Beth Lyons [New York]

Tomas Moran [S.F. Bay area]

Rob Robinson [Washington D.C]”

We support the efforts of the dissenting Pacifica board members, especially their call to “build democratic decision making structures throughout Pacifica and re-commit ourselves to work for the principles of free-speech, community-based, corporate-free radio, as first articulated by Pacifica Foundation’s founder, Lewis Hill.”

(Affiliations for ID only)

Joanne Bobb, WBAI Local Advisory Board chair

Sherry Gendelman, KPFA LAB chair

David Adelson, KPFK LAB chair

Sam Husseini, WPFW LAB chair

Michael Albert, Z Magazine

Salaam Al-Marayati, Muslim Public Affairs Council

Aris Anagnos, human rights activist

Glenn Austin, Americans for Radio Diversity

Dean Baker, Center for Economic and Policy Research

Ben H. Bagdikian, Media Monopoly

David Barsamian, Alternative Radio

Frances M. Beal, Black Radical Congress

Joel Beinin, Middle East history, Stanford

Phyllis Bennis, Institute for Policy Studies

Larry Bensky, former Pacifica national correspondent

Elaine Bernard, Harvard Trade Union Program

Patrick Bond, former Pacifica reporter

Lydia Brazon, Humanitarian Law Project

Gray Brechin, author

Michael Bronski, gay activist/scholar

Dennis Brutus, Africana Studies professor

Andrea Buffa, Media Alliance

Linda Burnham, Women of Color Resource Center

Jeff Cohen, FAIR

Noam Chomsky, MIT

Jose B. Cuellar, La Raza Studies professor

Mike Davis, author

Hari Dillon, Vanguard Foundation

Brian Dominick, community organizer

Doug Dowd, economist

Martin Espada, poet

Frances “Sissy” Farenthold, attorney/professor

Lawrence Ferlinghetti, City Lights Books

Laura Flanders, radioforchange.com

Sheryl Flowers, former KPFA host

Ted Glick, Independent Progressive Politics Network

Tami Gold, filmmaker

Dorothy Guellec, health commentator

Robin Hahnel, economics professor

Betsy Hartmann, population and development professor

Don Hazen, AlterNet.org

Edward S. Herman, author

Jim Hightower, commentator

Janine Jackson, FAIR

Diana Johnstone, journalist

Van Jones, Ella Baker Center for Human Rights

June Jordan, poet

Robin D.G. Kelley, history/Africana studies professor

Margaret Ratner Kunstler, William Kunstler Fund for Racial Justice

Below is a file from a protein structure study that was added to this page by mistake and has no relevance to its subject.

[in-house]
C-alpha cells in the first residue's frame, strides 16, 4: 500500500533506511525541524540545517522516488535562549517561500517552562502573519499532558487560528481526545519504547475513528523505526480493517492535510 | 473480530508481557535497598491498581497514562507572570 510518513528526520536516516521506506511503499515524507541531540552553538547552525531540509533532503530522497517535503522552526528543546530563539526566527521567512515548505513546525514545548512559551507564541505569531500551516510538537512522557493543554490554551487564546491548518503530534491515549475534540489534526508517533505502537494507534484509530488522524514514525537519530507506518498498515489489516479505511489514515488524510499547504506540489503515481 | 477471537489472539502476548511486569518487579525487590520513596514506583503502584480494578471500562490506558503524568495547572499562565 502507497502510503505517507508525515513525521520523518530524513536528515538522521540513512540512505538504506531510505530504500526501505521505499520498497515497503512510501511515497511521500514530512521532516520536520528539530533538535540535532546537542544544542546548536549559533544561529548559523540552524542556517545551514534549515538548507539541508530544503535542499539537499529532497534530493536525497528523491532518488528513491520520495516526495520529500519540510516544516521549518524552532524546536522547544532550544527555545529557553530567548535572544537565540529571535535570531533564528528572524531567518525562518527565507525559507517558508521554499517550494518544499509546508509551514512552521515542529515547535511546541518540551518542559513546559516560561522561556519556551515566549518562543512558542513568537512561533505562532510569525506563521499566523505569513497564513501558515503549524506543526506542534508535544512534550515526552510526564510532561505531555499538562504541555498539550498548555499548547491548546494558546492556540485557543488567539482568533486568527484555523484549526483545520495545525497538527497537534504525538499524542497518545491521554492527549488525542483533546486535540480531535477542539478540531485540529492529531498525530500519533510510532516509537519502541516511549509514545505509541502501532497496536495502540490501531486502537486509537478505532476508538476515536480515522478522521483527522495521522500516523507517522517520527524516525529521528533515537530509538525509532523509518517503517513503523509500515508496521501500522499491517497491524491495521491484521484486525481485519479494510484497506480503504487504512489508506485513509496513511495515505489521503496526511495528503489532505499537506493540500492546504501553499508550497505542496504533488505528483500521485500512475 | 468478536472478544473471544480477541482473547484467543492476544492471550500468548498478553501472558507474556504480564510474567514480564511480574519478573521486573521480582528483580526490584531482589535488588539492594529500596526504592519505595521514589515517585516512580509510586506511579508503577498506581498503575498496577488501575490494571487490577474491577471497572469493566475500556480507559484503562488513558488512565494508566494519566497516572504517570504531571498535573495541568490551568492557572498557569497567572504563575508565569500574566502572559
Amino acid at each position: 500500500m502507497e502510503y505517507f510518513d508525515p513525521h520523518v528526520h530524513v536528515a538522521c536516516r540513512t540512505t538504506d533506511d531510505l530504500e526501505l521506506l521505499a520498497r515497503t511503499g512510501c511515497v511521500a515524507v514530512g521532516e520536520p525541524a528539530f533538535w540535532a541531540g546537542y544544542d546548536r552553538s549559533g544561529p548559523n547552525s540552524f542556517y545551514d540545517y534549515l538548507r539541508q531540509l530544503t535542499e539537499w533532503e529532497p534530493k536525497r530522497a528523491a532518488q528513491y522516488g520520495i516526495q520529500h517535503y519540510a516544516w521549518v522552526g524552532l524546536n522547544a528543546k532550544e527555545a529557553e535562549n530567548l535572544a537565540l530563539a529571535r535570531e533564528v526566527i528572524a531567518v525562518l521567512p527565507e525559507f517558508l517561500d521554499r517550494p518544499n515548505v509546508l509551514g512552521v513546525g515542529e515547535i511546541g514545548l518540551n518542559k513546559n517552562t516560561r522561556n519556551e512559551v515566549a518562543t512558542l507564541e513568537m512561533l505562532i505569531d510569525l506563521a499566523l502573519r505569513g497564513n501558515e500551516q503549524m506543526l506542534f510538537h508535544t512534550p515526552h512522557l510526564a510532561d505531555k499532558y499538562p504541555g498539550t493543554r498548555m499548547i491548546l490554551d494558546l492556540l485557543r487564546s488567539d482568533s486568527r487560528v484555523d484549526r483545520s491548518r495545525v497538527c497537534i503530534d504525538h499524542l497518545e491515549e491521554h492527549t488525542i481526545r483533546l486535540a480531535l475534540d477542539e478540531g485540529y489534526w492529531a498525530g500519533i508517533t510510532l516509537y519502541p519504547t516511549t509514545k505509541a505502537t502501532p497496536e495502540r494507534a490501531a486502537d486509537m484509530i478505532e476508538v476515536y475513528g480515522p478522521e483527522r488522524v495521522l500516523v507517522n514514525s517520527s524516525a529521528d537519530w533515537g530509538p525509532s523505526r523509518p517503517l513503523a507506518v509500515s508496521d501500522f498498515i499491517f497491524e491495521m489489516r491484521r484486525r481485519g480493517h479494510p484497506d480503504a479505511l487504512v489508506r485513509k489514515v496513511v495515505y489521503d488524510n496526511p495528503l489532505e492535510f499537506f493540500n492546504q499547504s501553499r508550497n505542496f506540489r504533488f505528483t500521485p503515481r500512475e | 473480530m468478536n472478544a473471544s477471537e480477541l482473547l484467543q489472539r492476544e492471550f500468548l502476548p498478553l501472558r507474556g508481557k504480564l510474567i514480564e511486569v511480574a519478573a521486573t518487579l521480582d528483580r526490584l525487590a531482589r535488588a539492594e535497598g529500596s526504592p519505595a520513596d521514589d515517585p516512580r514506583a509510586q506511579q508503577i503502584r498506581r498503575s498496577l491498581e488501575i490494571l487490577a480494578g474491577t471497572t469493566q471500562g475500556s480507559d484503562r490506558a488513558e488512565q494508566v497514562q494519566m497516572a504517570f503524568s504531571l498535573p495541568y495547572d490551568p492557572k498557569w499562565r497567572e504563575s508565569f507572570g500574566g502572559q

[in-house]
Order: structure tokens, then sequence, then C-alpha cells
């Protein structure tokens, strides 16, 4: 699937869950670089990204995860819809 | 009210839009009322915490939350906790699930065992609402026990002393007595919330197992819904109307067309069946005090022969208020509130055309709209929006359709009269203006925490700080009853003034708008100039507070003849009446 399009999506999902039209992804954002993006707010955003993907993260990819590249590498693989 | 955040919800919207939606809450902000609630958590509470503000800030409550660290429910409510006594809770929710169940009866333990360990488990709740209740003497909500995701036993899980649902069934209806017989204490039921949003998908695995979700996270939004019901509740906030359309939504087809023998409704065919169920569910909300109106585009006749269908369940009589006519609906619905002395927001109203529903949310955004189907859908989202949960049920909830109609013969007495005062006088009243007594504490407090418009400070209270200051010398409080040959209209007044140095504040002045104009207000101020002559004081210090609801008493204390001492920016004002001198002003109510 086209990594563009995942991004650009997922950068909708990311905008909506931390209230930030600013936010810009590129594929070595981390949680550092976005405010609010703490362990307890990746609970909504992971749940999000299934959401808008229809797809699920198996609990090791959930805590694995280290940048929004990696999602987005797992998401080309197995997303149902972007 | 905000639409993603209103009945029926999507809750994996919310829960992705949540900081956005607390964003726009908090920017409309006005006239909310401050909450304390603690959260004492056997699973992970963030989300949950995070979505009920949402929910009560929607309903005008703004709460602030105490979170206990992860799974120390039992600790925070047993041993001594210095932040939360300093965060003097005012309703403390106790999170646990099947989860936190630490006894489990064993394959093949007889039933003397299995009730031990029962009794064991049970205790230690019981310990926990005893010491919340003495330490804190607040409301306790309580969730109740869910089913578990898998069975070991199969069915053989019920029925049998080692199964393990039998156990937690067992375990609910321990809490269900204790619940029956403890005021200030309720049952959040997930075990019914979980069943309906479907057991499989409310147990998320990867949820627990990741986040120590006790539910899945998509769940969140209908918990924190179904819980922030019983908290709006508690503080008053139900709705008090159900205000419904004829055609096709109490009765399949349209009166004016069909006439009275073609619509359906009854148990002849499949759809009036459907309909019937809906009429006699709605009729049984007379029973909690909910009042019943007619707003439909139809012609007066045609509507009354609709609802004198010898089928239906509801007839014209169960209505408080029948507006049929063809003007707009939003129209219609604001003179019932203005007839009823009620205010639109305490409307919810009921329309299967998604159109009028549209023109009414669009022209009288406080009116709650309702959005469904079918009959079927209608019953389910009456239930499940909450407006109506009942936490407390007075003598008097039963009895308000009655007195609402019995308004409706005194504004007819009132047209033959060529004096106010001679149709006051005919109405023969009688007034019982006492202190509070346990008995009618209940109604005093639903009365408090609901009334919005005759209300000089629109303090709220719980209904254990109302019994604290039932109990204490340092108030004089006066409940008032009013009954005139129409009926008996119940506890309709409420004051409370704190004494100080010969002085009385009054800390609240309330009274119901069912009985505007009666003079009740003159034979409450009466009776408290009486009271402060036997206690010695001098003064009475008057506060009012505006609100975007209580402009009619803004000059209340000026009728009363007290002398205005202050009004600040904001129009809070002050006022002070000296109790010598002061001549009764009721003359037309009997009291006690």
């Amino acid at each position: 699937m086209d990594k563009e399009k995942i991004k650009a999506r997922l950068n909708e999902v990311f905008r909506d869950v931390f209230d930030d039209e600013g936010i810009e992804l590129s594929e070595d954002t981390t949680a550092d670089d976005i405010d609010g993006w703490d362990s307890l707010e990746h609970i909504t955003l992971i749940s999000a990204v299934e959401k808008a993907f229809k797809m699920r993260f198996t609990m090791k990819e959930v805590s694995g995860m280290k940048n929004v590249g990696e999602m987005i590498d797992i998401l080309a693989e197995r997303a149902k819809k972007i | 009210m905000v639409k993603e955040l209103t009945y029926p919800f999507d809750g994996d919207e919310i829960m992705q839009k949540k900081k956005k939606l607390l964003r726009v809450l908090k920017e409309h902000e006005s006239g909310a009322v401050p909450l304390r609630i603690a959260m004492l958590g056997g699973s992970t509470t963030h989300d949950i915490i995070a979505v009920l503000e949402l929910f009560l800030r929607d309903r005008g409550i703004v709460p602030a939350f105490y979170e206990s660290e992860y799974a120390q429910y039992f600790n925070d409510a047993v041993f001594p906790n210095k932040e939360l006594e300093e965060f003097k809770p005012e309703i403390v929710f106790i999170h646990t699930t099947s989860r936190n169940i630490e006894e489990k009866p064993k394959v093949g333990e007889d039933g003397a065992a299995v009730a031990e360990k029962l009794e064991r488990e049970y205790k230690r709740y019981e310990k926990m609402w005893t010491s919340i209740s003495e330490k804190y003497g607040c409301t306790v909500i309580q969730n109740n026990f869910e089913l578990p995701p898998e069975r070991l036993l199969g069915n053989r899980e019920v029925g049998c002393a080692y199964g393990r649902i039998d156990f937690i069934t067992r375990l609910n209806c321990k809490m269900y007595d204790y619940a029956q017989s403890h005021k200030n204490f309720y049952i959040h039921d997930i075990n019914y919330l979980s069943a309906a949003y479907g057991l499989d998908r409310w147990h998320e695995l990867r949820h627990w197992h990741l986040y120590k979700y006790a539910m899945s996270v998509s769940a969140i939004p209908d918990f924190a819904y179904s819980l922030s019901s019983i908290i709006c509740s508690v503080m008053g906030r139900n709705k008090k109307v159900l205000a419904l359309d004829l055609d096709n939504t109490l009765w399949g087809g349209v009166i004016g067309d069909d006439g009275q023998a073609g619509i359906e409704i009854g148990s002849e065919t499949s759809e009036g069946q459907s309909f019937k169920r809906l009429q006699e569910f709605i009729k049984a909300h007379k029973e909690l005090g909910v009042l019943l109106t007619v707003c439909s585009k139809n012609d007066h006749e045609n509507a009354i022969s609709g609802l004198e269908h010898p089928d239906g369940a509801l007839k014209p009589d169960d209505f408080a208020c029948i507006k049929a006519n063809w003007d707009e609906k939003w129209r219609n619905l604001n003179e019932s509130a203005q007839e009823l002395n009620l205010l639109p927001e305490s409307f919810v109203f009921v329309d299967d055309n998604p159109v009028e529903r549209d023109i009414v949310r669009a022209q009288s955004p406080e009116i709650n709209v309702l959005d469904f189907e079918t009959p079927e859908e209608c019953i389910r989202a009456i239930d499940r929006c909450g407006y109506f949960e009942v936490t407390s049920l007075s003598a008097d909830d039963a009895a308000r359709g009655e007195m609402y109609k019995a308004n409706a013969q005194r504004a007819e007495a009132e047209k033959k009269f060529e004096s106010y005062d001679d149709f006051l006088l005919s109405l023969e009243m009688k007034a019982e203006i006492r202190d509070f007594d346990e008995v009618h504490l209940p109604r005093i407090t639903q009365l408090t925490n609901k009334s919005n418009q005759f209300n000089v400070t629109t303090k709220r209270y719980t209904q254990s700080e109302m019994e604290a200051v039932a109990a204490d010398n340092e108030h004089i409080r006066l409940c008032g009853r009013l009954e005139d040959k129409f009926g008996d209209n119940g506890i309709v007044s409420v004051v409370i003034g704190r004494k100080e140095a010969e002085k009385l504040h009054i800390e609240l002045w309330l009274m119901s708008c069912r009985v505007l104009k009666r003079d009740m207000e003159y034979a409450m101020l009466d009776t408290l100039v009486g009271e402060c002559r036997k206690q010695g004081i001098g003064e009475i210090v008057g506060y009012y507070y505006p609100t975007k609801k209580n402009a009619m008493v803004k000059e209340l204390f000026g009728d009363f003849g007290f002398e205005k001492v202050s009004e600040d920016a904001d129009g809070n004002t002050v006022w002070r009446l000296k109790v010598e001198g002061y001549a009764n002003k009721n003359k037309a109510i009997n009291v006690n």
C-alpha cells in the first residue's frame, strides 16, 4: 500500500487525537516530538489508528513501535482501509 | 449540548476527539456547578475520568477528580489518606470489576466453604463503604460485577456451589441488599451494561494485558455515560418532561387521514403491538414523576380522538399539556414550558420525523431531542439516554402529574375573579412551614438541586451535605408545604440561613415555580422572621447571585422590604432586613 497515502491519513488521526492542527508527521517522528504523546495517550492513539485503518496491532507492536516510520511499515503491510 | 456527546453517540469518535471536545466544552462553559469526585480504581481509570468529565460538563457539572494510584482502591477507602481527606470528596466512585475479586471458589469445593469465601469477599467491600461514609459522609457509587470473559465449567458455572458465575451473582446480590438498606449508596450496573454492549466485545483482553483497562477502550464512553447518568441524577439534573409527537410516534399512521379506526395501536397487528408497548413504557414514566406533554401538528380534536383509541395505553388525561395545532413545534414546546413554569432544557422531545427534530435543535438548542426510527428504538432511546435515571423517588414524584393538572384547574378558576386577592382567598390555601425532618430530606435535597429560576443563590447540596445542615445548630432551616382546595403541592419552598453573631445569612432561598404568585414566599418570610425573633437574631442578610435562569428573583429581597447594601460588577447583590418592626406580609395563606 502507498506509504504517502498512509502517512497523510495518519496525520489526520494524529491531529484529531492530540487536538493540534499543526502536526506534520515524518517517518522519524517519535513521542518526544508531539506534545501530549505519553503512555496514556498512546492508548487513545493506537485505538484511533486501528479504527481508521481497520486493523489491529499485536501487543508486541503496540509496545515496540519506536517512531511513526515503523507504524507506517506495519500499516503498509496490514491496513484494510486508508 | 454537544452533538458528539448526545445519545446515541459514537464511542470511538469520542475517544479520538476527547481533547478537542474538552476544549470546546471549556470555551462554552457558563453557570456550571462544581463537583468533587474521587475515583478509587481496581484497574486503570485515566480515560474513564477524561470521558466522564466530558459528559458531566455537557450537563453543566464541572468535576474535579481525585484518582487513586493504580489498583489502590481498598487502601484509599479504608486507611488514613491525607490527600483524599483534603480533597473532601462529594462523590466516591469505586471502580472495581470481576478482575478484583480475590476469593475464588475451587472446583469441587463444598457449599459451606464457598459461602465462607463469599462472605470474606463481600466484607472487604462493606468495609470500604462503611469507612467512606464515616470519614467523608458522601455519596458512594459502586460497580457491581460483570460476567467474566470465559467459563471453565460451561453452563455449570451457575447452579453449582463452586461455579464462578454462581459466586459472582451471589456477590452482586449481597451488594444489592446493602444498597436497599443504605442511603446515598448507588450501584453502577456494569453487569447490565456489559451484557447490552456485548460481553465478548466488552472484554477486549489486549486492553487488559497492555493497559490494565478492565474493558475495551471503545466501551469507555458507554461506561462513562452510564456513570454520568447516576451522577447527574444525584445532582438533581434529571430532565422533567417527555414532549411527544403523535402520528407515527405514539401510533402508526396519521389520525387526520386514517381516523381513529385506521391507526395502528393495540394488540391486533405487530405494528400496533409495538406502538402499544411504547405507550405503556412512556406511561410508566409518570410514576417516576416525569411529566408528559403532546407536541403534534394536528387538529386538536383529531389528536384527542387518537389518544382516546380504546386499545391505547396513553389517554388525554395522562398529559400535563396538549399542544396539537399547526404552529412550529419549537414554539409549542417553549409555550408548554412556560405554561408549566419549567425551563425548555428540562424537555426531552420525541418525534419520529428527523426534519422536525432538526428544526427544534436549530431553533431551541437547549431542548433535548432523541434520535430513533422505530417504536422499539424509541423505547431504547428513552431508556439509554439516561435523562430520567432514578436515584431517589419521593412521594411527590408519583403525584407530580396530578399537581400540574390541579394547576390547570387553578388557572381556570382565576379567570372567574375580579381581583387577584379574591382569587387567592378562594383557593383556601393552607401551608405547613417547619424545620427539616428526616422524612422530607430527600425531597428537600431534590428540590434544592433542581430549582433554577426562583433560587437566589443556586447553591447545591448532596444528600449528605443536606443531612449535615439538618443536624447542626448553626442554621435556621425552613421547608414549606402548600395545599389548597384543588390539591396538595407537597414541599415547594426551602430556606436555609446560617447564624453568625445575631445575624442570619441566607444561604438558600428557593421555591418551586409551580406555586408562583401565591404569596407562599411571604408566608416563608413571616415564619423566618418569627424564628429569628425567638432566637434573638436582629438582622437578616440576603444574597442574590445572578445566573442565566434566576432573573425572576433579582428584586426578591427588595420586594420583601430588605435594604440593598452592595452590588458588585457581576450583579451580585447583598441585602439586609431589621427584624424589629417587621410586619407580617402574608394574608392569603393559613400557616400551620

Matthew Lasar, Pacifica: The Rise of an Alternative Network

Aurora Levins Morales, historian, Oakland Museum

David T. Lopez, civil rights attorney

Barbara Lubin, Middle East Children’s Alliance

Robert McChesney, communications professor

Eric Mann, Labor/Community Strategy Center

Elizabeth Martinez, Institute for Multiracial Justice

Mark Crispin Miller, Project On Media Ownership

Gwendolyn Mink, politics professor

Russell Mokhiber, Corporate Crime Reporter

Tom Morello, Rage Against the Machine

Carlos Munoz, Jr., Ethnic Studies, UC Berkeley

Robert Naiman, Center for Economic and Policy Research

Gus Newport, former Berkeley mayor

Kwazi Nkrumah, National Green Justice Council

Michael Parenti, author

Cynthia Peters, East Timor Action Network

Peter Phillips, Project Censored

Katha Pollitt, columnist, the Nation

Margaret Randall, author/poet

Tim Robbins, actor/director

Marta Russell, author

Edward Said, Columbia University

Angela Sanbrano, CARECEN

Luis Sanchez, Innercity Struggle

Lydia Sargent, Z Magazine

Carol Sobel, civil liberties attorney

Stephen R. Shalom, professor

Norman Solomon, columnist/media critic

Southern California Americans for Democratic Action

Makani Themba-Nixon, community organizer

Studs Terkel, journalist

Deborah Toler, Africa trade specialist

Urvashi Vaid, National Gay and Lesbian Task Force

Alice Walker, author

Mark Weisbrot, Center for Economic and Policy Research

Robert Weissman, Essential Action

Tim Wise, AWARE

Howard Zinn, historian